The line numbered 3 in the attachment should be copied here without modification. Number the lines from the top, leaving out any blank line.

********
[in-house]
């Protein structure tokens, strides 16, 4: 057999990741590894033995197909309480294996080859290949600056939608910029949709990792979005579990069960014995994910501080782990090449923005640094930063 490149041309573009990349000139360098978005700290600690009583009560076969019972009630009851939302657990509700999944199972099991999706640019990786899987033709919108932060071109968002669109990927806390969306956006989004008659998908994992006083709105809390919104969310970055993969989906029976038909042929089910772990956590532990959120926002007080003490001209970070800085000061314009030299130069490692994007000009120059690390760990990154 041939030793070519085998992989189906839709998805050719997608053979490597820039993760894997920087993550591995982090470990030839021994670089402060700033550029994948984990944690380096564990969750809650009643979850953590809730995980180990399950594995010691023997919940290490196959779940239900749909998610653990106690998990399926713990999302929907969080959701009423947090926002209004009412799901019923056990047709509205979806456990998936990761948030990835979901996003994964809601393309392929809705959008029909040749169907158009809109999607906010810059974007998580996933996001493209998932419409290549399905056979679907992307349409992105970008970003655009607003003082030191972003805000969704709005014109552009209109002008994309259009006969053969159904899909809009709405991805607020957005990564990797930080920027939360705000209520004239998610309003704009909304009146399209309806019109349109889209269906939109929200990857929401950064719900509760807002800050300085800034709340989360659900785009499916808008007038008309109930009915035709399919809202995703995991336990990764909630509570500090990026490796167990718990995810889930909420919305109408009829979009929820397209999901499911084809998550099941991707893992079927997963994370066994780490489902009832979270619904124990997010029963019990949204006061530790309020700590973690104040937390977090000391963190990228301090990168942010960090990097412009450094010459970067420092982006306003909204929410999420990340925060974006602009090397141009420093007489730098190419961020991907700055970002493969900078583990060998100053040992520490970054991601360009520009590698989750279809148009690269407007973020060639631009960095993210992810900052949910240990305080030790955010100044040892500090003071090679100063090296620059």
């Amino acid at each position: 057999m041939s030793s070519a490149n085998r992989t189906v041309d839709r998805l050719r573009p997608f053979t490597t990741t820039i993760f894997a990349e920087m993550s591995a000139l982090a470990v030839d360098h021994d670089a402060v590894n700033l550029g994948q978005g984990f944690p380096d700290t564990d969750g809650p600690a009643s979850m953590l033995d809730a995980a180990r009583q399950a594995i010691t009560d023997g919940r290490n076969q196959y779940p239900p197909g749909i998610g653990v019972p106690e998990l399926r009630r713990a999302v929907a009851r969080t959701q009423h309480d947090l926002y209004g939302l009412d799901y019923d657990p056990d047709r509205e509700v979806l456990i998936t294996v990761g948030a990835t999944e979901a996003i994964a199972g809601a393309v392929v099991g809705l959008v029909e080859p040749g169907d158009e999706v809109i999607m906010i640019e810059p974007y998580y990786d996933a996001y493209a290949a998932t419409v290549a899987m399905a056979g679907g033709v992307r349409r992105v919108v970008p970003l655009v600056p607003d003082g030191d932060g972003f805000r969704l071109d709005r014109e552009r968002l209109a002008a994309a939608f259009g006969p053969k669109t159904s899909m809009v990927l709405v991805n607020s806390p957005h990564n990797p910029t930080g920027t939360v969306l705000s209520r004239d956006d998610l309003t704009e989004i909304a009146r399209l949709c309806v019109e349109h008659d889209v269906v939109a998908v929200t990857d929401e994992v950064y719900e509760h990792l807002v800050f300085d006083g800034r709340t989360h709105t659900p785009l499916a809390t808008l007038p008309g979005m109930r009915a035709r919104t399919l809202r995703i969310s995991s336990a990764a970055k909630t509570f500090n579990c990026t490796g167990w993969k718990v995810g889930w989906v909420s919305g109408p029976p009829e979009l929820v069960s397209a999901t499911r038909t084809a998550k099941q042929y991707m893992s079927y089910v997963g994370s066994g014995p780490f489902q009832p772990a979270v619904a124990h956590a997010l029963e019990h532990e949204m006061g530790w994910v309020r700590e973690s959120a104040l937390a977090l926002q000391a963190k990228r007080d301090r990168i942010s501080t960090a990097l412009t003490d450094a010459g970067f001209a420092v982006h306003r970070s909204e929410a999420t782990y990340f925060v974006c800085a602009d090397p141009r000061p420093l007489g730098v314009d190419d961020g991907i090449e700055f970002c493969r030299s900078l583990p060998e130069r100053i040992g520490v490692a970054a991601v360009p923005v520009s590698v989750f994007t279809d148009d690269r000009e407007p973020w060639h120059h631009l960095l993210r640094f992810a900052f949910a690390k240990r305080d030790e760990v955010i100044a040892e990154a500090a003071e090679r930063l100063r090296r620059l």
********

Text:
């Amino acid at each position: 057999m041939s030793s070519a490149n085998r992989t189906v041309d839709r998805l050719r573009p997608f053979t490597t990741t820039i993760f894997a990349e920087m993550s591995a000139l982090a470990v030839d360098h021994d670089a402060v590894n700033l550029g994948q978005g984990f944690p380096d700290t564990d969750g809650p600690a009643s979850m953590l033995d809730a995980a180990r009583q399950a594995i010691t009560d023997g919940r290490n076969q196959y779940p239900p197909g749909i998610g653990v019972p106690e998990l399926r009630r713990a999302v929907a009851r969080t959701q009423h309480d947090l926002y209004g939302l009412d799901y019923d657990p056990d047709r509205e509700v979806l456990i998936t294996v990761g948030a990835t999944e979901a996003i994964a199972g809601a393309v392929v099991g809705l959008v029909e080859p040749g169907d158009e999706v809109i999607m906010i640019e810059p974007y998580y990786d996933a996001y493209a290949a998932t419409v290549a899987m399905a056979g679907g033709v992307r349409r992105v919108v970008p970003l655009v600056p607003d003082g030191d932060g972003f805000r969704l071109d709005r014109e552009r968002l209109a002008a994309a939608f259009g006969p053969k669109t159904s899909m809009v990927l709405v991805n607020s806390p957005h990564n990797p910029t930080g920027t939360v969306l705000s209520r004239d956006d998610l309003t704009e989004i909304a009146r399209l949709c309806v019109e349109h008659d889209v269906v939109a998908v929200t990857d929401e994992v950064y719900e509760h990792l807002v800050f300085d006083g800034r709340t989360h709105t659900p785009l499916a809390t808008l007038p008309g979005m109930r009915a035709r919104t399919l809202r995703i969310s995991s336990a990764a970055k909630t509570f500090n579990c990026t490796g167990w993969k718990v995810g889930w989906v909420s919305g109408p029976p009829e979009l929820v069960s397209a999901t499911r038909t084809a998550k099941q042929y991707m893992s079927y089910v997963g994370s066994g014995p780490f489902q009832p772990a979270v619904a124990h956590a997010l029963e019990h532990e949204m006061g530790w994910v309020r700590e973690s959120a104040l937390a977090l926002q000391a963190k990228r007080d301090r990168i942010s501080t960090a990097l412009t003490d450094a010459g970067f001209a420092v982006h306003r970070s909204e929410a999420t782990y990340f925060v974006c800085a602009d090397p141009r000061p420093l007489g730098v314009d190419d961020g991907i090449e700055f970002c493969r030299s900078l583990p060998e130069r100053i040992g520490v490692a970054a991601v360009p923005v520009s590698v989750f994007t279809d148009d690269r000009e407007p973020w060639h120059h631009l960095l993210r640094f992810a900052f949910a690390k240990r305080d030790e760990v955010i100044a040892e990154a500090a003071e090679r930063l100063r090296r620059l």